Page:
23. The hammer of the whole earth — Babylon is here so called because it had been used to break in pieces other nations and kingdoms.


Verse 24

24. Laid a snare for thee — Babylon was thought impregnable, but was literally caught in a snare which she herself had been at much pains to lay. Cyrus captured her by diverting from its natural channel the Euphrates, and thus opened up through its old watercourse a highway for his army.


Verse 25

25. Weapons of his indignation — The Medes and Persians. For this is the work, etc. — Better, for the Lord Jehovah of hosts hath a work in the land of the Chaldeans.


Verse 26

26. From the utmost border — And all intervening. The meaning is, let all come.

Storehouses — Literally, granaries.

Cast her up as heaps — Rather, “cast” it — namely, the grain — into heaps, that it may be devoted to destruction.


Verse 27

27. Bullocks — Her warlike young men, the flower of her population.


Verse 28

28. From Babylon the scene changes to Jerusalem, where we hear the voice of the fugitives who bring to Zion the tidings of God’s fearful judgments on Babylon.


Verse 29

PRIDE AND HUMILIATION, Jeremiah 50:29-40.

29. Call together the archers — The meaning of this verse is slightly disguised by an inaccuracy in the translation. The reading should be, Summon the archers to Babylon, all those who bend the bow, etc.


Verse 30

30. Therefore, etc. — Identical with the words used of Damascus in chap.

Jeremiah 49:26.


Verse 32

32. The most proud shall stumble — The marginal reading should be preferred, so as to read: And pride shall stumble and fall, and none shall raise him up; and I will kindle a fire in his cities, and it shall devour all round about him.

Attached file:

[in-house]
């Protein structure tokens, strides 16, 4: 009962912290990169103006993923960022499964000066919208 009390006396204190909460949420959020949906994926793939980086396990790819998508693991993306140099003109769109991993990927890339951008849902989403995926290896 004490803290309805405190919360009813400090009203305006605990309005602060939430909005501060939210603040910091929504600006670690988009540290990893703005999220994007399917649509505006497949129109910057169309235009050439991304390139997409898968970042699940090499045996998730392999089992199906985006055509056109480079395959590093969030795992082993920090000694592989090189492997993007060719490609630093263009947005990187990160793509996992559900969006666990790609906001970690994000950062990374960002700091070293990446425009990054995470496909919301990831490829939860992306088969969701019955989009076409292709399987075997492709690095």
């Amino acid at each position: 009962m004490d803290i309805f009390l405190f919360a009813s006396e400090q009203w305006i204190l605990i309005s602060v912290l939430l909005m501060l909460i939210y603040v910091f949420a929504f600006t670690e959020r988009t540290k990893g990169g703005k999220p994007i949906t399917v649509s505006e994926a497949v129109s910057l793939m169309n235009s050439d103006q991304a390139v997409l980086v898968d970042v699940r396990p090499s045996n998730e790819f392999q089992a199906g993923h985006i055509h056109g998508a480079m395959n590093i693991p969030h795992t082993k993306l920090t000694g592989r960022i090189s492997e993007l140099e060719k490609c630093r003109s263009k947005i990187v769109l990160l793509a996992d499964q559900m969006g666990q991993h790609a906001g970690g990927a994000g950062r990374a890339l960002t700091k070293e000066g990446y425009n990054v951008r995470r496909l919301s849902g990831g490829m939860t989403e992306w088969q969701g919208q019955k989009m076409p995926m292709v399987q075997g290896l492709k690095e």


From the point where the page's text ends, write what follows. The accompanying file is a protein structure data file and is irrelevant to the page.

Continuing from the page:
Verse 33

33. Were oppressed — In this verse there has been an unfortunate rendering as to tense. The reading should be, are oppressed… their captors have kept hold… they have refused to let them go.


Verse 34

34. Give rest to the land — Rather, to the earth; which has been disquieted by the warlike ambition of Babylon. This will be done by suppressing the power of Babylon.


Verse 35

35. A sword is upon the Chaldeans — The verb inserted by the translators takes away from the dramatic character of the passage. The original has the form of an exclamation, on account of the feeling which pervades it.

Princes — Rulers in peace, leaders in war.

Wise men — Magicians or savants.


Verse 36

36. Liars — The original word means to babble, to talk at random, and here the sense is soothsayers.

Dismayed — Better, confounded.


Verse 37

37. They shall become as women — Their wise ones shall become as fools, their soldiers and heroes shall “become as women;” that is, destitute of all warlike qualities.


Verse 38

38. A drought — The consonants of the original for “drought” are the same with those for sword in the verse preceding; the only difference is in the vowel pointings of the Masoretes. Hence there are not a few who believe that the true form of this word is sword, and not drought. But the consistency of the MSS. with one another, the general uniformity of the Versions, and the more exact fitness of the sense, vindicate the present reading, even if they do not demonstrate its correctness; and hence it is better to retain it.

Waters — The canals and watercourses constituting the system of irrigation for the Babylonian plain, which system was doubtless at this time, the most perfect on the face of the earth.


Verses 41-46

THE AGENTS OF THIS DESTRUCTION, Jeremiah 50:41-46.

41-46. A people shall come from the north, etc. — A more particular description of the agents of Babylon’s overthrow, consisting, however, almost exclusively of the materials found in previous passages.

 


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Bibliography Information
Whedon, Daniel. "Commentary on Jeremiah 50:4". "Whedon's Commentary on the Bible". https://www.studylight.org/commentaries/whe/jeremiah-50.html. 1874-1909.

Lectionary Calendar
Thursday, December 12th, 2019
the Second Week of Advent